Daylight savings: How to prepare for the upcoming clock change according to a sleep expert

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Whilst most welcome the clocks going forward due to lighter evenings - they can have a bad impact, here’s how to prepare for the clock’s going forward

This Sunday (March 26), the clocks around the UK are set to ‘spring forward’ an hour, meaning the beginning of longer days with the evenings staying brighter for longer. However, this can pose problems for people.

Every year, the clocks go back an hour and then forward an hour. Clock times are altered to make better use of daylight. We change our clocks during the summer months to move an hour of daylight from the morning to the evening.

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When the clocks go forward an hour for Daylight Savings Time in the UK, lighter evenings are welcomed, as it can boost our mood and increase our productivity. Despite just an hour’s change, skipping one hour can have an adverse effect that lasts a while.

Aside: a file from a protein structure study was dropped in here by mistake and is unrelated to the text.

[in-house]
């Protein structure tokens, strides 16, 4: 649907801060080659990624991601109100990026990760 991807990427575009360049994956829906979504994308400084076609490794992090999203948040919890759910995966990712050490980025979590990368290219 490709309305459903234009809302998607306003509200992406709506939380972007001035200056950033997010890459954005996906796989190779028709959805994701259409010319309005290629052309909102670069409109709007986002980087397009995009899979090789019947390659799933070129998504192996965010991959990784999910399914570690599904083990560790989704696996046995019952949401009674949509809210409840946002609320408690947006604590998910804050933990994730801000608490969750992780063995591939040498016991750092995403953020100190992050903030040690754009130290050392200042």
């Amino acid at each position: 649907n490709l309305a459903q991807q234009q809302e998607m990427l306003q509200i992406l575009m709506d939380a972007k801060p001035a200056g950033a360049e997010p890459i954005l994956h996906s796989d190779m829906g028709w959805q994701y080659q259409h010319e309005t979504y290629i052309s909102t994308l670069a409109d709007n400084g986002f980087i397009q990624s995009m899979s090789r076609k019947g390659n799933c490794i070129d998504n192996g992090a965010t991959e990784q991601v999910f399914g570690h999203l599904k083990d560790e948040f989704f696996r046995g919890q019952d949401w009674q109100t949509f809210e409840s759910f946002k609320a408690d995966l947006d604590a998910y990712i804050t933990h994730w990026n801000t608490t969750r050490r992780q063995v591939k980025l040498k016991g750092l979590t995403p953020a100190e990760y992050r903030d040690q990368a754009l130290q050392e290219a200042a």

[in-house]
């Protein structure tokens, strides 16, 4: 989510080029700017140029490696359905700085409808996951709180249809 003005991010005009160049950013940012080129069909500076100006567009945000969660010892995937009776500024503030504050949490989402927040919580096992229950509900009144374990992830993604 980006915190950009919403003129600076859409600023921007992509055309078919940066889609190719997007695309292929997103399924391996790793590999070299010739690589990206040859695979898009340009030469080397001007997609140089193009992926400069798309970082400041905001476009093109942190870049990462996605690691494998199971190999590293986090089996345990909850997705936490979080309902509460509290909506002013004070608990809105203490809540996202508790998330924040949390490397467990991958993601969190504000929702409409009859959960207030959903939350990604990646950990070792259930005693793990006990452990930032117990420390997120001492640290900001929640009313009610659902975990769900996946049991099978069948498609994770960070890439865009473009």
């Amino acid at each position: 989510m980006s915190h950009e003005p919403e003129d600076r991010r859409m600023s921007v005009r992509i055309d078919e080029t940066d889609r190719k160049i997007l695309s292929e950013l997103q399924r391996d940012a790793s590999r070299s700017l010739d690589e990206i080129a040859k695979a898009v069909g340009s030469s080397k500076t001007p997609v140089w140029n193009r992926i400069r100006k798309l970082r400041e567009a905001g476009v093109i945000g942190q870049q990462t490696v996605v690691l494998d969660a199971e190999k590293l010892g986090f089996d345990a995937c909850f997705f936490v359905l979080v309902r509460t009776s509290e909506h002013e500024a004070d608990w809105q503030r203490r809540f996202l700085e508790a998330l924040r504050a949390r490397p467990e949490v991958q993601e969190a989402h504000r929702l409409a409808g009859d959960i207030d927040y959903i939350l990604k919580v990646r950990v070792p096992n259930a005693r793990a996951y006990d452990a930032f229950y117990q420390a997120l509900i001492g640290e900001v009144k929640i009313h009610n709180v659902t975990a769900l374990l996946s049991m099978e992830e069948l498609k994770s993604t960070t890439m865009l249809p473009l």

Sleep experts at Opera Beds speak about how Daylight Savings Time affects our bodies’ internal clocks and therefore our sleep - and tips on how to prepare to avoid longer-lasting disruption.

They also touch on the mental and physical health benefits of lighter evenings and have spoken to consultant health psychologist and sleep disorder expert, Dr Sue Peacock, to provide readers with further sound advice about how to manage the changes.

How to prepare for the clock changes and get a good night’s sleep

- Gradually adjust your sleep schedule by going to bed and waking up 10-15 minutes earlier each day in the days leading up to March 26, to adapt to the new time

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- Keep a consistent sleep routine, even at weekends, to regulate your body’s internal clock and improve sleep quality

- Keep your bedroom dark, quiet and cool for a sleep conducive environment - you might want to consider blackout curtains or earplugs to reduce distractions to sleep

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- Practise good sleep hygiene by avoiding caffeine and alcohol before bed and engage in relaxation practices to calm your body and mind before sleep

- Spend time outdoors during the day as exposure to sunlight can reduce feelings of tiredness associated with the clocks changing

- Avoid exposure to blue light emitted by phones, tablets and laptops to promote good sleep

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